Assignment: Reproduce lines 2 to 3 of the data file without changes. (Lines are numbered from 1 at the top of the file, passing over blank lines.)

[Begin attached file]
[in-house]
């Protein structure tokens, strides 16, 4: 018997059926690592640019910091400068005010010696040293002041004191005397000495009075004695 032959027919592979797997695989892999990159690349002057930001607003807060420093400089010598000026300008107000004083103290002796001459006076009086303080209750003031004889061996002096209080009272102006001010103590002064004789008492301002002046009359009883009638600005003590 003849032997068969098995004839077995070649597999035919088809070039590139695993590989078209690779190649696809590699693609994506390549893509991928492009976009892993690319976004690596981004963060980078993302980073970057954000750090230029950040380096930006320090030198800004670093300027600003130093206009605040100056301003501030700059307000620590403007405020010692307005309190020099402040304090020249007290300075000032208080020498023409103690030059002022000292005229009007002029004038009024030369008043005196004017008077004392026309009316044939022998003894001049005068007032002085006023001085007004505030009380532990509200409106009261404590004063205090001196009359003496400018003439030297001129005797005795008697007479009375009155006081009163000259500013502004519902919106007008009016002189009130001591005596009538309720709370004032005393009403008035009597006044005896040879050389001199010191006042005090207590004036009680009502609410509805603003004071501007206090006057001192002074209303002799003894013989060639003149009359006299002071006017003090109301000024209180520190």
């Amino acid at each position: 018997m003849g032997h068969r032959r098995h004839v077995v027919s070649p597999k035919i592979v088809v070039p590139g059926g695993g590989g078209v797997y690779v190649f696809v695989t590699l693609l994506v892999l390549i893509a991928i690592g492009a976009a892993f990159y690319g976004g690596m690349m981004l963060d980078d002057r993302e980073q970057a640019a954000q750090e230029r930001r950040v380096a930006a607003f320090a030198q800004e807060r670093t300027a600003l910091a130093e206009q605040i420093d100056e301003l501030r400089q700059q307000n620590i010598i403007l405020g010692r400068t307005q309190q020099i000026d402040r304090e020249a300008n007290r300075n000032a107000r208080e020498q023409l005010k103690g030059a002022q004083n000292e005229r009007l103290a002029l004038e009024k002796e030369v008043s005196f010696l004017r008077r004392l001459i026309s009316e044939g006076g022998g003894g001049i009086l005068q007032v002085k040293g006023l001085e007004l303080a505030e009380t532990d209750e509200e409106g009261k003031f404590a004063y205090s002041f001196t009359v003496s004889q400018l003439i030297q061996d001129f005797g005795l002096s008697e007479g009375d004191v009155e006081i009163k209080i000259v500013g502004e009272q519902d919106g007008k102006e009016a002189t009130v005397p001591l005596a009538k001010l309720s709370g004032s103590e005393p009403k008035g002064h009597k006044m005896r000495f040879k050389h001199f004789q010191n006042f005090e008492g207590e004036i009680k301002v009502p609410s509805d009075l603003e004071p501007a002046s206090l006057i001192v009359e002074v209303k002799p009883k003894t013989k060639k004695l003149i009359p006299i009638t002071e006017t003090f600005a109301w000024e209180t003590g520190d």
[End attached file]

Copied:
């Protein structure tokens, strides 16, 4: 018997059926690592640019910091400068005010010696040293002041004191005397000495009075004695 032959027919592979797997695989892999990159690349002057930001607003807060420093400089010598000026300008107000004083103290002796001459006076009086303080209750003031004889061996002096209080009272102006001010103590002064004789008492301002002046009359009883009638600005003590 003849032997068969098995004839077995070649597999035919088809070039590139695993590989078209690779190649696809590699693609994506390549893509991928492009976009892993690319976004690596981004963060980078993302980073970057954000750090230029950040380096930006320090030198800004670093300027600003130093206009605040100056301003501030700059307000620590403007405020010692307005309190020099402040304090020249007290300075000032208080020498023409103690030059002022000292005229009007002029004038009024030369008043005196004017008077004392026309009316044939022998003894001049005068007032002085006023001085007004505030009380532990509200409106009261404590004063205090001196009359003496400018003439030297001129005797005795008697007479009375009155006081009163000259500013502004519902919106007008009016002189009130001591005596009538309720709370004032005393009403008035009597006044005896040879050389001199010191006042005090207590004036009680009502609410509805603003004071501007206090006057001192002074209303002799003894013989060639003149009359006299002071006017003090109301000024209180520190």
């Amino acid at each position: 018997m003849g032997h068969r032959r098995h004839v077995v027919s070649p597999k035919i592979v088809v070039p590139g059926g695993g590989g078209v797997y690779v190649f696809v695989t590699l693609l994506v892999l390549i893509a991928i690592g492009a976009a892993f990159y690319g976004g690596m690349m981004l963060d980078d002057r993302e980073q970057a640019a954000q750090e230029r930001r950040v380096a930006a607003f320090a030198q800004e807060r670093t300027a600003l910091a130093e206009q605040i420093d100056e301003l501030r400089q700059q307000n620590i010598i403007l405020g010692r400068t307005q309190q020099i000026d402040r304090e020249a300008n007290r300075n000032a107000r208080e020498q023409l005010k103690g030059a002022q004083n000292e005229r009007l103290a002029l004038e009024k002796e030369v008043s005196f010696l004017r008077r004392l001459i026309s009316e044939g006076g022998g003894g001049i009086l005068q007032v002085k040293g006023l001085e007004l303080a505030e009380t532990d209750e509200e409106g009261k003031f404590a004063y205090s002041f001196t009359v003496s004889q400018l003439i030297q061996d001129f005797g005795l002096s008697e007479g009375d004191v009155e006081i009163k209080i000259v500013g502004e009272q519902d919106g007008k102006e009016a002189t009130v005397p001591l005596a009538k001010l309720s709370g004032s103590e005393p009403k008035g002064h009597k006044m005896r000495f040879k050389h001199f004789q010191n006042f005090e008492g207590e004036i009680k301002v009502p609410s509805d009075l603003e004071p501007a002046s206090l006057i001192v009359e002074v209303k002799p009883k003894t013989k060639k004695l003149i009359p006299i009638t002071e006017t003090f600005a109301w000024e209180t003590g520190d």